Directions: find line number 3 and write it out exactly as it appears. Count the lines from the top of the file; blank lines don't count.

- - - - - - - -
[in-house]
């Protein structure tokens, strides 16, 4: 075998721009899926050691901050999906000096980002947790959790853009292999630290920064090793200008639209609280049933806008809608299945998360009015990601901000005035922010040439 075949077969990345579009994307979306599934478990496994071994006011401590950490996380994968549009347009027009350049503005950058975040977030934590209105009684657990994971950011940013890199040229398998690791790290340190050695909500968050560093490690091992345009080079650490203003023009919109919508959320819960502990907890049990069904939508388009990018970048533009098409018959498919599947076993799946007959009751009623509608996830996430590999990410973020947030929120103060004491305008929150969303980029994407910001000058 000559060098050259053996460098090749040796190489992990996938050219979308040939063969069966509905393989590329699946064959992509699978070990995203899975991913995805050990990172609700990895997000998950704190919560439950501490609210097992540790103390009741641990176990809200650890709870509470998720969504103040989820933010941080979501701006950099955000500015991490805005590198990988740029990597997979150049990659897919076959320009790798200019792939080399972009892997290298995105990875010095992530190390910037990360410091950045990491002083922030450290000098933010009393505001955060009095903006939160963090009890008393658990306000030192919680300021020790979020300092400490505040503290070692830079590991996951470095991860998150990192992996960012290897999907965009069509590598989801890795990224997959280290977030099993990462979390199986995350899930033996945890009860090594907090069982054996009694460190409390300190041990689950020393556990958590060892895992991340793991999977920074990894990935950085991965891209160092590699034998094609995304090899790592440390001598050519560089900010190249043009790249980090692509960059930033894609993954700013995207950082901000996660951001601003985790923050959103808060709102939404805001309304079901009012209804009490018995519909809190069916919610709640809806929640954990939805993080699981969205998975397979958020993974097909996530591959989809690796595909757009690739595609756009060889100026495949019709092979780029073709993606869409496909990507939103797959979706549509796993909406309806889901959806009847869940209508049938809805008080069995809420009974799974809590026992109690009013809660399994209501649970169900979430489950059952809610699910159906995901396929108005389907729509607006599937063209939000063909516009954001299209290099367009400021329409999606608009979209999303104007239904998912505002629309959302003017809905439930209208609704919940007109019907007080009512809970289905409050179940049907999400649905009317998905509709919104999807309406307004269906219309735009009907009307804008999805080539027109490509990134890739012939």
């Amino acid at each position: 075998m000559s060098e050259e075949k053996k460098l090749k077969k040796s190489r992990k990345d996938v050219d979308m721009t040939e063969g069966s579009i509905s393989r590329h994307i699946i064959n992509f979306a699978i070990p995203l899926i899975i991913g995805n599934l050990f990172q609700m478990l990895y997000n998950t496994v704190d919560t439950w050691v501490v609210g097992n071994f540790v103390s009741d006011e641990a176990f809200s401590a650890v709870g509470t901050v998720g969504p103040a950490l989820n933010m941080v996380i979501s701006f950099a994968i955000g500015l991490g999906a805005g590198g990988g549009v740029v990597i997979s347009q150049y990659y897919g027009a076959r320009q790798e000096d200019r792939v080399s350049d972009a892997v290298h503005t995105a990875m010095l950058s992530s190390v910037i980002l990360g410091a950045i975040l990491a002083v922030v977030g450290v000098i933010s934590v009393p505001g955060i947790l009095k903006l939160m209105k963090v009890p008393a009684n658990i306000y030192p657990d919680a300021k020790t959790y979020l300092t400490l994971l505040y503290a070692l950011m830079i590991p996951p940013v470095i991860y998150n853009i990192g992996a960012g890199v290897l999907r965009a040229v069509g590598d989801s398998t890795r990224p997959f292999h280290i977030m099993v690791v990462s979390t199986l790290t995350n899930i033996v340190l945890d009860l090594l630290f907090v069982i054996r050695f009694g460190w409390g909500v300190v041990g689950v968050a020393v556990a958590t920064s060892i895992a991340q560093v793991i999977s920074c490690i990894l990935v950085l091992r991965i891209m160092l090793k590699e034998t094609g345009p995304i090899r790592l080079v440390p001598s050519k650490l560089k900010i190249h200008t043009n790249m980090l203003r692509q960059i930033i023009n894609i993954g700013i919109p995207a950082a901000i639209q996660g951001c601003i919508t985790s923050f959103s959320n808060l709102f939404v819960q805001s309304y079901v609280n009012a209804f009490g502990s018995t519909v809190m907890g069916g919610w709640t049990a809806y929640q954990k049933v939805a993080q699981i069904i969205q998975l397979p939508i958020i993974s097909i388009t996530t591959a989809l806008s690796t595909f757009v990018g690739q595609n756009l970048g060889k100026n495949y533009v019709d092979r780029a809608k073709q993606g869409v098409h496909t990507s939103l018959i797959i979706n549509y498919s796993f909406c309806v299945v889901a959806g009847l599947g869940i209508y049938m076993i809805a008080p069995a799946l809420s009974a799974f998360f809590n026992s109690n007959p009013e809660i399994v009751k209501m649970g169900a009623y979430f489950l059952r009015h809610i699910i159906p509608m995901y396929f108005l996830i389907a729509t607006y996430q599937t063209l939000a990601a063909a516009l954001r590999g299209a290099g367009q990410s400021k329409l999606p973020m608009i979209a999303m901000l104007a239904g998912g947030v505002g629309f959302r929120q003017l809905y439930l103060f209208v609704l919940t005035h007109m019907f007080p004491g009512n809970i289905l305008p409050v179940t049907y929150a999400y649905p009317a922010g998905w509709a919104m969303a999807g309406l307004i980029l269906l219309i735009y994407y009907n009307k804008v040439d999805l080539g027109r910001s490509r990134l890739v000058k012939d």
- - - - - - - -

């Amino acid at each position: 075998m000559s060098e050259e075949k053996k460098l090749k077969k040796s190489r992990k990345d996938v050219d979308m721009t040939e063969g069966s579009i509905s393989r590329h994307i699946i064959n992509f979306a699978i070990p995203l899926i899975i991913g995805n599934l050990f990172q609700m478990l990895y997000n998950t496994v704190d919560t439950w050691v501490v609210g097992n071994f540790v103390s009741d006011e641990a176990f809200s401590a650890v709870g509470t901050v998720g969504p103040a950490l989820n933010m941080v996380i979501s701006f950099a994968i955000g500015l991490g999906a805005g590198g990988g549009v740029v990597i997979s347009q150049y990659y897919g027009a076959r320009q790798e000096d200019r792939v080399s350049d972009a892997v290298h503005t995105a990875m010095l950058s992530s190390v910037i980002l990360g410091a950045i975040l990491a002083v922030v977030g450290v000098i933010s934590v009393p505001g955060i947790l009095k903006l939160m209105k963090v009890p008393a009684n658990i306000y030192p657990d919680a300021k020790t959790y979020l300092t400490l994971l505040y503290a070692l950011m830079i590991p996951p940013v470095i991860y998150n853009i990192g992996a960012g890199v290897l999907r965009a040229v069509g590598d989801s398998t890795r990224p997959f292999h280290i977030m099993v690791v990462s979390t199986l790290t995350n899930i033996v340190l945890d009860l090594l630290f907090v069982i054996r050695f009694g460190w409390g909500v300190v041990g689950v968050a020393v556990a958590t920064s060892i895992a991340q560093v793991i999977s920074c490690i990894l990935v950085l091992r991965i891209m160092l090793k590699e034998t094609g345009p995304i090899r790592l080079v440390p001598s050519k650490l560089k900010i190249h200008t043009n790249m980090l203003r692509q960059i930033i023009n894609i993954g700013i919109p995207a950082a901000i639209q996660g951001c601003i919508t985790s923050f959103s959320n808060l709102f939404v819960q805001s309304y079901v609280n009012a209804f009490g502990s018995t519909v809190m907890g069916g919610w709640t049990a809806y929640q954990k049933v939805a993080q699981i069904i969205q998975l397979p939508i958020i993974s097909i388009t996530t591959a989809l806008s690796t595909f757009v990018g690739q595609n756009l970048g060889k100026n495949y533009v019709d092979r780029a809608k073709q993606g869409v098409h496909t990507s939103l018959i797959i979706n549509y498919s796993f909406c309806v299945v889901a959806g009847l599947g869940i209508y049938m076993i809805a008080p069995a799946l809420s009974a799974f998360f809590n026992s109690n007959p009013e809660i399994v009751k209501m649970g169900a009623y979430f489950l059952r009015h809610i699910i159906p509608m995901y396929f108005l996830i389907a729509t607006y996430q599937t063209l939000a990601a063909a516009l954001r590999g299209a290099g367009q990410s400021k329409l999606p973020m608009i979209a999303m901000l104007a239904g998912g947030v505002g629309f959302r929120q003017l809905y439930l103060f209208v609704l919940t005035h007109m019907f007080p004491g009512n809970i289905l305008p409050v179940t049907y929150a999400y649905p009317a922010g998905w509709a919104m969303a999807g309406l307004i980029l269906l219309i735009y994407y009907n009307k804008v040439d999805l080539g027109r910001s490509r990134l890739v000058k012939d």